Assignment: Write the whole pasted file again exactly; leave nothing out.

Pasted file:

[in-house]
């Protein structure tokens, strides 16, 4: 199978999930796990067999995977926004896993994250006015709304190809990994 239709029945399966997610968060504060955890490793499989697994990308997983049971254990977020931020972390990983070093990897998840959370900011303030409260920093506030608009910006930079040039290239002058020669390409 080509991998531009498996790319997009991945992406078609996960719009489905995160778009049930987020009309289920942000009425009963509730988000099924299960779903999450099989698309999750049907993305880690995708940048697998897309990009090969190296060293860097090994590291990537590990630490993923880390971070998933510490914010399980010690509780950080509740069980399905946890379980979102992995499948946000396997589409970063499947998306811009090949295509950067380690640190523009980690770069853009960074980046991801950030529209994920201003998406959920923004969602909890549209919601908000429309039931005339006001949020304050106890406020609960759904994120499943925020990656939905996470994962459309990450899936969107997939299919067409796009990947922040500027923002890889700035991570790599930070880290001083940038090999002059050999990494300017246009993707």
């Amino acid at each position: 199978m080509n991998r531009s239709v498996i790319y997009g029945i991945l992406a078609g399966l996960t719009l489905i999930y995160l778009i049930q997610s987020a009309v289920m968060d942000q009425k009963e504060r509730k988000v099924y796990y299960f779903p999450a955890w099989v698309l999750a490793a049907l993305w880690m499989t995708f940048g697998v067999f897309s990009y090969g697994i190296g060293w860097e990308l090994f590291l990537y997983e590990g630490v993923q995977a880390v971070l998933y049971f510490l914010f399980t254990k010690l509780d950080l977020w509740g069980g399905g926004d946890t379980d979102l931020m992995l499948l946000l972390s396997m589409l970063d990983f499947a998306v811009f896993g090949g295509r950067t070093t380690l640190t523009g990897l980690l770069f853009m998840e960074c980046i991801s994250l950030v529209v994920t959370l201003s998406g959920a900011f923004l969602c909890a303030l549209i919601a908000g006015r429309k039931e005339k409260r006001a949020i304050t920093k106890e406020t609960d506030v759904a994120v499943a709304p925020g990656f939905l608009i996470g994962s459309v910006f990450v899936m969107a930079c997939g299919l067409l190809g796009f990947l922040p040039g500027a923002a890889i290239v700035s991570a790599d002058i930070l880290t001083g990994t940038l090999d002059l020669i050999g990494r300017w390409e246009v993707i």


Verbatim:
[in-house]
């Protein structure tokens, strides 16, 4: 199978999930796990067999995977926004896993994250006015709304190809990994 239709029945399966997610968060504060955890490793499989697994990308997983049971254990977020931020972390990983070093990897998840959370900011303030409260920093506030608009910006930079040039290239002058020669390409 080509991998531009498996790319997009991945992406078609996960719009489905995160778009049930987020009309289920942000009425009963509730988000099924299960779903999450099989698309999750049907993305880690995708940048697998897309990009090969190296060293860097090994590291990537590990630490993923880390971070998933510490914010399980010690509780950080509740069980399905946890379980979102992995499948946000396997589409970063499947998306811009090949295509950067380690640190523009980690770069853009960074980046991801950030529209994920201003998406959920923004969602909890549209919601908000429309039931005339006001949020304050106890406020609960759904994120499943925020990656939905996470994962459309990450899936969107997939299919067409796009990947922040500027923002890889700035991570790599930070880290001083940038090999002059050999990494300017246009993707």
């Amino acid at each position: 199978m080509n991998r531009s239709v498996i790319y997009g029945i991945l992406a078609g399966l996960t719009l489905i999930y995160l778009i049930q997610s987020a009309v289920m968060d942000q009425k009963e504060r509730k988000v099924y796990y299960f779903p999450a955890w099989v698309l999750a490793a049907l993305w880690m499989t995708f940048g697998v067999f897309s990009y090969g697994i190296g060293w860097e990308l090994f590291l990537y997983e590990g630490v993923q995977a880390v971070l998933y049971f510490l914010f399980t254990k010690l509780d950080l977020w509740g069980g399905g926004d946890t379980d979102l931020m992995l499948l946000l972390s396997m589409l970063d990983f499947a998306v811009f896993g090949g295509r950067t070093t380690l640190t523009g990897l980690l770069f853009m998840e960074c980046i991801s994250l950030v529209v994920t959370l201003s998406g959920a900011f923004l969602c909890a303030l549209i919601a908000g006015r429309k039931e005339k409260r006001a949020i304050t920093k106890e406020t609960d506030v759904a994120v499943a709304p925020g990656f939905l608009i996470g994962s459309v910006f990450v899936m969107a930079c997939g299919l067409l190809g796009f990947l922040p040039g500027a923002a890889i290239v700035s991570a790599d002058i930070l880290t001083g990994t940038l090999d002059l020669i050999g990494r300017w390409e246009v993707i």